Spring has sprung and healthcare workers sprout…feet?

By: March 9th, 2009 Email This Post Print This Post

With apologies to Alfred Lord Tennyson:

In the Spring a healthcare worker’s fancy lightly turns to thoughts of feet

…and whether it is OK to wear sandals, open-toe, and open-back footwear in healthcare facilities.

This question always crops up at the first sign of pleasant weather. Like crocuses.

I wrote about safe footwear in healthcare last year in “When safety battles fashion over bloodborne pathogens,” but it’s probably worth reposting the pertinent content below:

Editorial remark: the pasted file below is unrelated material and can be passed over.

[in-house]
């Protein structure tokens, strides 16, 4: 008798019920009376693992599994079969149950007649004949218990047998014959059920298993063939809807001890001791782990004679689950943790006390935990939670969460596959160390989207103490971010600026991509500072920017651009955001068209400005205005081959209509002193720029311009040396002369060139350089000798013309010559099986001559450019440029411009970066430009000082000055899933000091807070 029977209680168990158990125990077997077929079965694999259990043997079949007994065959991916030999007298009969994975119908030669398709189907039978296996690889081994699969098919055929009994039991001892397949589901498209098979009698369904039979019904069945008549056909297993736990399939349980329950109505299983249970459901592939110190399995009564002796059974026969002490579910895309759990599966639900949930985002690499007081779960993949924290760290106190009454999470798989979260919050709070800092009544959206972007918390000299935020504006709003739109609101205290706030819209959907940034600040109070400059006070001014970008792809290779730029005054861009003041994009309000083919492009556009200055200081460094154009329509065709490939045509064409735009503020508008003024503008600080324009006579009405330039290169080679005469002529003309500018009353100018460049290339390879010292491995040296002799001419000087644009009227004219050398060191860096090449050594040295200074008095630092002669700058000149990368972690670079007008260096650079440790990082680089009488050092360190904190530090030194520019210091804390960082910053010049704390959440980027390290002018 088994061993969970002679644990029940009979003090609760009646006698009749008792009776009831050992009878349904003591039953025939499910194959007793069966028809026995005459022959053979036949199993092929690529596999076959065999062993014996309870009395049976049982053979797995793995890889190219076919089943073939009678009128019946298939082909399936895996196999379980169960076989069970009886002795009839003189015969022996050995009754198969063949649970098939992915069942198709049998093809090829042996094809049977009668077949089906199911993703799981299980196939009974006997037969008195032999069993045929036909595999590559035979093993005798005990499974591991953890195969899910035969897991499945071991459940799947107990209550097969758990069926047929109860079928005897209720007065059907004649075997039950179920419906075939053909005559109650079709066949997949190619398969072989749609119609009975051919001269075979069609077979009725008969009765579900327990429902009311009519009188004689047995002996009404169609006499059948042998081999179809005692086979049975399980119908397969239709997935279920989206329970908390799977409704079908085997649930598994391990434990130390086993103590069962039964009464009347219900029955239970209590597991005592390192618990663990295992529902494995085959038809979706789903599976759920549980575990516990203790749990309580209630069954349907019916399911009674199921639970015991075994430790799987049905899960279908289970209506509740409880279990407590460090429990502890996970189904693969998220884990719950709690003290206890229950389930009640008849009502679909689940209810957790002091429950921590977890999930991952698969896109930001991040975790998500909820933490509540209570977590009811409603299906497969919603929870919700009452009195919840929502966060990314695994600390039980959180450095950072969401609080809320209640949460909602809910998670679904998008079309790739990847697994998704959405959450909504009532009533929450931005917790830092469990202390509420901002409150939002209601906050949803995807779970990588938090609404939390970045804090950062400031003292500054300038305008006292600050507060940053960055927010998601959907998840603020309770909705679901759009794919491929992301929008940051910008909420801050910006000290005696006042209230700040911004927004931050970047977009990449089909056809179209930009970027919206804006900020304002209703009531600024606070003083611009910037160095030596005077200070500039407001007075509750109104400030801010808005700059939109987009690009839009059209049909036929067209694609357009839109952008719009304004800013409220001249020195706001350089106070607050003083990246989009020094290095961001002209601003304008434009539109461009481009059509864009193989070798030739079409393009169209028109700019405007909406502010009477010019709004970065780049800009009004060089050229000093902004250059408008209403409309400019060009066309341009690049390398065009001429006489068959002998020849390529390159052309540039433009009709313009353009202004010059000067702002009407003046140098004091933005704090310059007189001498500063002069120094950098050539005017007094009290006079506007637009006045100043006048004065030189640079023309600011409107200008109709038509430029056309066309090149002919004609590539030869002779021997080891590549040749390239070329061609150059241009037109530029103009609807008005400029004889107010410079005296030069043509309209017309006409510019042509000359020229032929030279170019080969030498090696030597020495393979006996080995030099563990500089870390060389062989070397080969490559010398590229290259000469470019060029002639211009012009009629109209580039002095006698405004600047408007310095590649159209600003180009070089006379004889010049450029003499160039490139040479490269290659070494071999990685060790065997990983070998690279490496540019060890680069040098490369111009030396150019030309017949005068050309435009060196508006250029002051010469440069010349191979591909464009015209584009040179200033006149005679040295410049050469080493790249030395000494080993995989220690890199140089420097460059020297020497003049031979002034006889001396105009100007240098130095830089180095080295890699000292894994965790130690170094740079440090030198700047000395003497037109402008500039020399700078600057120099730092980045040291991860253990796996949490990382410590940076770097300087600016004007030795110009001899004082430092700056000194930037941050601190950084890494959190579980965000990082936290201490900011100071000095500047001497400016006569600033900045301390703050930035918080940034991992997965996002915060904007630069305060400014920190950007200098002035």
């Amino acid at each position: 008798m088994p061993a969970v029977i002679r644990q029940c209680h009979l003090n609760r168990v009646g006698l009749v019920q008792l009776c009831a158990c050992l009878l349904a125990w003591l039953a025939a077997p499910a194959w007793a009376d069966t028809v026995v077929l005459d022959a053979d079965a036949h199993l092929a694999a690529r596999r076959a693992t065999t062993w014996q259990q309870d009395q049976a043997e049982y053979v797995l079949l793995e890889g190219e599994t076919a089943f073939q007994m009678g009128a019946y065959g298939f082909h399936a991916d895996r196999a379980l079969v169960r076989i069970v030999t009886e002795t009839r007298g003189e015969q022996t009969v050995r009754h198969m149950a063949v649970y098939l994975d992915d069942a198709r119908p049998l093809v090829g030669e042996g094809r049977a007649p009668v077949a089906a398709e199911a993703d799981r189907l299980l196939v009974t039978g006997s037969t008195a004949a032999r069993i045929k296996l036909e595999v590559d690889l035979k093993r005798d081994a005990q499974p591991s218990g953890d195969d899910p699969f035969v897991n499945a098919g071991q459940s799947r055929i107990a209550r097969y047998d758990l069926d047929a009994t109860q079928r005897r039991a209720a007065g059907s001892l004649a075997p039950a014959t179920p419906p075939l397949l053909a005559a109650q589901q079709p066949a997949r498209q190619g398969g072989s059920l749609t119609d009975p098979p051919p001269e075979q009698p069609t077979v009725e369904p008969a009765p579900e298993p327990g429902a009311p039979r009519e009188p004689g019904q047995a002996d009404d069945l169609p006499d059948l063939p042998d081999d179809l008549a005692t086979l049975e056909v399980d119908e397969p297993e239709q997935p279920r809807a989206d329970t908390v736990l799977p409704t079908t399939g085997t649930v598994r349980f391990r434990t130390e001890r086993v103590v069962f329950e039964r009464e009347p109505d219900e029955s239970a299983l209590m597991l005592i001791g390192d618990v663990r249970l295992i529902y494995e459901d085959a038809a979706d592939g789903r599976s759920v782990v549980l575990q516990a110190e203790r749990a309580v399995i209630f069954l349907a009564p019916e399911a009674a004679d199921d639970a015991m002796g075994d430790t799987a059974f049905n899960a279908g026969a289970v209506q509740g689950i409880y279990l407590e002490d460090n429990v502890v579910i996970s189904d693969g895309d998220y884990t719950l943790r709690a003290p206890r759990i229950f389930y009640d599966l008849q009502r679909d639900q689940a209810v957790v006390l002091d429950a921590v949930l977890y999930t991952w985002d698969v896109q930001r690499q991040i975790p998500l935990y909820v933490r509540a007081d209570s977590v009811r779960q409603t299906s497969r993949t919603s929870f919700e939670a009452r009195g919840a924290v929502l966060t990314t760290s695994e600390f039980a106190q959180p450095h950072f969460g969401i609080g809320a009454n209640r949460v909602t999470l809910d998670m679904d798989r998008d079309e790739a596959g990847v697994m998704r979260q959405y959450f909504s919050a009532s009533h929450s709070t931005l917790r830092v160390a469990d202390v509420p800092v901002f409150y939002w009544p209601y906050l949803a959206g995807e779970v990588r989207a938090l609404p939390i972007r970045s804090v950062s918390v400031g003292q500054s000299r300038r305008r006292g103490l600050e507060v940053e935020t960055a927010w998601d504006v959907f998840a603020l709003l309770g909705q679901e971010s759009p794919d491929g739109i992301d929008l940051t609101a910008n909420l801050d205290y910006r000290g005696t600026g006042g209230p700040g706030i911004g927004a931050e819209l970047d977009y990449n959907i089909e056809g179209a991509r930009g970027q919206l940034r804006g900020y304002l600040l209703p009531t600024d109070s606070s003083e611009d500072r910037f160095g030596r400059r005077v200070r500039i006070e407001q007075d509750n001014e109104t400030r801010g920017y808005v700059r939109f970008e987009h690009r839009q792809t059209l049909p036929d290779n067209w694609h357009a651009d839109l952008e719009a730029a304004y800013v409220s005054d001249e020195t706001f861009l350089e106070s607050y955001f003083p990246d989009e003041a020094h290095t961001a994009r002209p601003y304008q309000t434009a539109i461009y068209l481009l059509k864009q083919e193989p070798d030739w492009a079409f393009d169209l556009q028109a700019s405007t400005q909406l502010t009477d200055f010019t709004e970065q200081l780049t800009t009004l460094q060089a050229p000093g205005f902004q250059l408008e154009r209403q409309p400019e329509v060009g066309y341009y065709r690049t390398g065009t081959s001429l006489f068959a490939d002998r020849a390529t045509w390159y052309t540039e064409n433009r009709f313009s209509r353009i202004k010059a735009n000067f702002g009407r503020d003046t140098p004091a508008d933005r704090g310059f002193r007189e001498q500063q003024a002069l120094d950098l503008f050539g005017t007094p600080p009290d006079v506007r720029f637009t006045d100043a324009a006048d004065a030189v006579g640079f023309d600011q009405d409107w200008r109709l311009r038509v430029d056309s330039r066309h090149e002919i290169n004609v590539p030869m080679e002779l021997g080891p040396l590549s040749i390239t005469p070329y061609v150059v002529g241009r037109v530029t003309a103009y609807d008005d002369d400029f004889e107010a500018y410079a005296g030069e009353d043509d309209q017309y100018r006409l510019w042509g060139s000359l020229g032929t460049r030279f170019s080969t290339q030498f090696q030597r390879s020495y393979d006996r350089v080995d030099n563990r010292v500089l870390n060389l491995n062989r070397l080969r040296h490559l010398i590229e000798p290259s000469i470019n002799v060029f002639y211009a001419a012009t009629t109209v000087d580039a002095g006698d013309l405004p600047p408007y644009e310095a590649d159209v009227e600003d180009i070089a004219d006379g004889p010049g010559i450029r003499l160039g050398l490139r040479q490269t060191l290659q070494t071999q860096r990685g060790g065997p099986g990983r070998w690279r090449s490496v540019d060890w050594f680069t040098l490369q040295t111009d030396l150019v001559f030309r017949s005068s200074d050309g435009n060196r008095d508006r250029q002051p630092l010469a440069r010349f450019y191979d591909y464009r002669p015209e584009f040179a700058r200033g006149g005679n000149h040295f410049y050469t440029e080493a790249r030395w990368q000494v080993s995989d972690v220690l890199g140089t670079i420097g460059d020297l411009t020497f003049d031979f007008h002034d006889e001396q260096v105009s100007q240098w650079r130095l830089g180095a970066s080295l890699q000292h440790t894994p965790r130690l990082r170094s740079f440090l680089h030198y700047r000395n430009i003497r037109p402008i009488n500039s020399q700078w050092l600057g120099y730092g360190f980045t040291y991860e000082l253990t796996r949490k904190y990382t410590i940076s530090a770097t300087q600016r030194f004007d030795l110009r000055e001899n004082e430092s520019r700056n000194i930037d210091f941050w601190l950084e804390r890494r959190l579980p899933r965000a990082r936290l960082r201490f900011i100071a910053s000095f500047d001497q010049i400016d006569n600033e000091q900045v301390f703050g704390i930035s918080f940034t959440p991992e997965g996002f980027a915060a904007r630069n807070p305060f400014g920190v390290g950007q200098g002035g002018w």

Casual footwear that exposes feet to injury from dropped contaminated needles and sharps and exposure to chemicals is a legitimate safety concern in healthcare facilities. OSHA says it is the employer’s responsibility to identify the hazard and situations where reasonable occupational exposure exists and to take measures to prevent the exposure.

One measure is to provide personal protective equipment for those exposure-prone situations. Another solution is to make the choice of footwear subject to the business’s dress code. OSHA says, “businesses can make this type of dress code determination without regard to a worker’s potential exposure to blood, OPIM, or any other recognized hazards.”

An OSHA letter of interpretation explains this nicely. Have it ready the next time a sandal-wearing employee wants to go toe-to-toe with you.

For more information on footwear safety concerns,  check out the footwear fashion video clip in the Video Library.

 

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